You Nailed It
By Mort Laitner
Lathering my face, I glanced in the mirror and observed my first grey eyebrow hair. It sprouted out of a black forest like a seagull gliding through a flock of crows. I wondered if I should pluck it. This sign of aging made me reflect on the three items resting on the sink—the roll-on deodorant, cologne from Kenneth Cole’s Black collection and Old Spice shaving cream. All three products seemed to have lasted for well over two months. They showed no sign of graying. I wondered which would be the first to go.
I remembered smelling Old Spice for the first time in 1960 in Rashkin’s Pharmacy. I bought a dollar bottle of Old Spice aftershave for my Dad. I pulled the plastic grey stopper and inhaled the unmistakable sweet odor of Old Spice. It came in a buoy-shaped white glass bottle with a drawing of a clipper ship. On the bottle a strong wind filled the ship’s large sails. I recalled the TV commercial where a handsome sailor wearing a blue jacket and a cap swaggers off the ship with a duffle bag flung over the shoulder. His destination is an attractive woman. As I picture the sailor meandering through the streets. I started whistling the catchy nautical Old Spice jingle and remembered the first birthday present I ever gave my Dad.
For a month, I saved my meager twenty-five cent weekly allowance. My Dad seemed pleased when I handed the Old Spice. I said, “Happy Birthday Dad.” He replied with a firm hug, a kiss on my cheek and a twinkle in his eye and said, “I love your gift.” I nailed it.
That year my Dad decided to send me to Camp Alamac. I questioned his selection, but he knew the camp was within walking distance of our home and it served the campers the same hot lunch the hotel guests received. The summer was my father’s work-like-a- madman season. Our community grew from a few thousand to over twenty thousand. As one of the town doctors, he rose at six, was in the hospital by eight, back in his medical office seeing patients by eleven and then he did intermittent house calls until it became dark at nine. Camp would keep me out of his hair except for a quick dinner.
So every morning at 7:30 I sucked in the crisp mountain air and walked ten city blocks to camp. I strolled across the railroad tracks whistling, Someone is in the Kitchen with Dinah while observing the beauty of small town America. My mind wandered as I day-dreamed about fishing while listening to robins chirp and watching them wrestle worms from the ground.
Down Broadway toward the Glen Wild Road, I skipped with my only stops consisting of meeting and greeting fellow campers until I reached the camp.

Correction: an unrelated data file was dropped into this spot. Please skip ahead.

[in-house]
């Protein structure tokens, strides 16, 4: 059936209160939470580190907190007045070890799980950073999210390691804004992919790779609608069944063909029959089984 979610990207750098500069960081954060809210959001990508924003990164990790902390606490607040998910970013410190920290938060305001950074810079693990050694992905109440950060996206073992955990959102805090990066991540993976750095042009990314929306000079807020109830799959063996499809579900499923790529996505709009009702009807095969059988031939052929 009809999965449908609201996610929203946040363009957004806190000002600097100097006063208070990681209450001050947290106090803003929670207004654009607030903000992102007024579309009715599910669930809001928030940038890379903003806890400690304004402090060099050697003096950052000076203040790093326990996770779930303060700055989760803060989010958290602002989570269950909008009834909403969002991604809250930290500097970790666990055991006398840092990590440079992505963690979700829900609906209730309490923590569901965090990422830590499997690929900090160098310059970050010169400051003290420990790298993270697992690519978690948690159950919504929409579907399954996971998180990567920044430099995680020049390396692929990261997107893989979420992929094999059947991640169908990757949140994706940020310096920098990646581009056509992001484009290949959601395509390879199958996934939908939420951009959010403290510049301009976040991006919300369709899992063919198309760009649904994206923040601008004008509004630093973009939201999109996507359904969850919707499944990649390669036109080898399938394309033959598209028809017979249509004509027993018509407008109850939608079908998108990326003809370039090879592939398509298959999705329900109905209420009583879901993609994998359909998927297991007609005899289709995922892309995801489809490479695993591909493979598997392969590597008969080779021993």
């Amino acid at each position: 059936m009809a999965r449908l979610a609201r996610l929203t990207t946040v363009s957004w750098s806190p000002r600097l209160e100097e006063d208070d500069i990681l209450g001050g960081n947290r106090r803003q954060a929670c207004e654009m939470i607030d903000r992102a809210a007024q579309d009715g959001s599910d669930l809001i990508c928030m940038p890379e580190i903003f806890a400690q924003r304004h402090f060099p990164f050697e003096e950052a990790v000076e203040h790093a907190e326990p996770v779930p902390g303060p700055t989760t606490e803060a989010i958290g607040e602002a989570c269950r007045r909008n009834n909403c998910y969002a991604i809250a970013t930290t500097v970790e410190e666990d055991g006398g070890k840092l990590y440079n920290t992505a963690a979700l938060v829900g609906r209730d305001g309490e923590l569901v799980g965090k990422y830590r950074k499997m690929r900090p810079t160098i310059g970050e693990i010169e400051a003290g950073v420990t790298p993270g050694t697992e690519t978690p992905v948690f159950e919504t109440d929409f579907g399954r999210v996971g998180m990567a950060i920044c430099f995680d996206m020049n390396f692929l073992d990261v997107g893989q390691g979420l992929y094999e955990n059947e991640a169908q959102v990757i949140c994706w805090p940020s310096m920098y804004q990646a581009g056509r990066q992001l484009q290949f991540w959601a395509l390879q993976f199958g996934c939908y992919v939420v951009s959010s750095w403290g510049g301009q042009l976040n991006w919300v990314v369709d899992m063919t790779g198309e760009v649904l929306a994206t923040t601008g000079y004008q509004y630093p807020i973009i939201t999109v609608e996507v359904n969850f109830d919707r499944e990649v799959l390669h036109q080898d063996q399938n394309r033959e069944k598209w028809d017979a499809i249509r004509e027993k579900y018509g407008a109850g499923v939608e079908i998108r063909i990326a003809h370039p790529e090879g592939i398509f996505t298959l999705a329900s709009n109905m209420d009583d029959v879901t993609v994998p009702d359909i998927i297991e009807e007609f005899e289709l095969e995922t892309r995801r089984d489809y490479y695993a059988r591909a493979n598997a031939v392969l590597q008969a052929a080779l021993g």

Life was simple with no worries about satisfying the opposite sex. My goals were limited to pleasing my parents, friends and counselors. I never thought about school.
My daily camp activities were well organized: dodge ball, baseball, soccer, shuffle board, football and punch ball. There were color wars and arts and crafts. With pride I remembered braiding my own key chain lanyard. On rainy days, we played knock hockey or ping pong. Life was fun. CampAlamac had nailed it.
The Alamac was a fancy Catskills hotel with a small day camp. From June first till the day after Labor Day the hotel and day camp were packed with New York City tourists—city folk and Woodridge, New York campers—country folk. The hotel consisted of a large three story guest house, an Olympic-size pool which was landscaped by fifty-foot maples and our camp building.
A smattering of white Adirondack chairs rested on the green manicured lawn. The smell of the freshly cut grass filled your nostrils as quickly as an opened bottle of Old Spice. The property gave the appearance of wealth and class– a look desired by those tourists from New York City. They also loved the food. The three C’s meant nothing to them. Cholesterol, carbohydrates and calories were “future speak” and the average life span of those tourists was 65 years. A typical Alamac Hotel menu read:
Please make one choice from each course
Chopped liver appetizer with a freshly baked challah or bialy
Gefilte fish with purple horse radish
Chicken soup with yellow circles of molten chicken fat floating across its surface
A bowl of borsht with a glob of sour cream partially submerged in it as if a floating Iceberg in the dark North Atlantic.
Both entrees served with carrot tzimmes cooked in honey
No one ever left the table feeling hungry.
When it came to food the Alamac Hotel nailed it.
Forty years after I attended Camp Alamac my Dad passed away. Under his sink, I rummaged through and examined his toiletries. There stood his shaving cream, his deodorant and to my surprise, my gift, the Old Spice aftershave. I gently picked it up as if it were a valuable antique. I pulled out the stopper and inhaled a whiff. Memories of my father danced in my head. Based on the weight of the bottle I realized it was full. My Dad had never used the first present I ever gave him. I remembered the twinkle in his eye as I gave him the present and smiled realizing that my Dad had kept my gift for over forty years.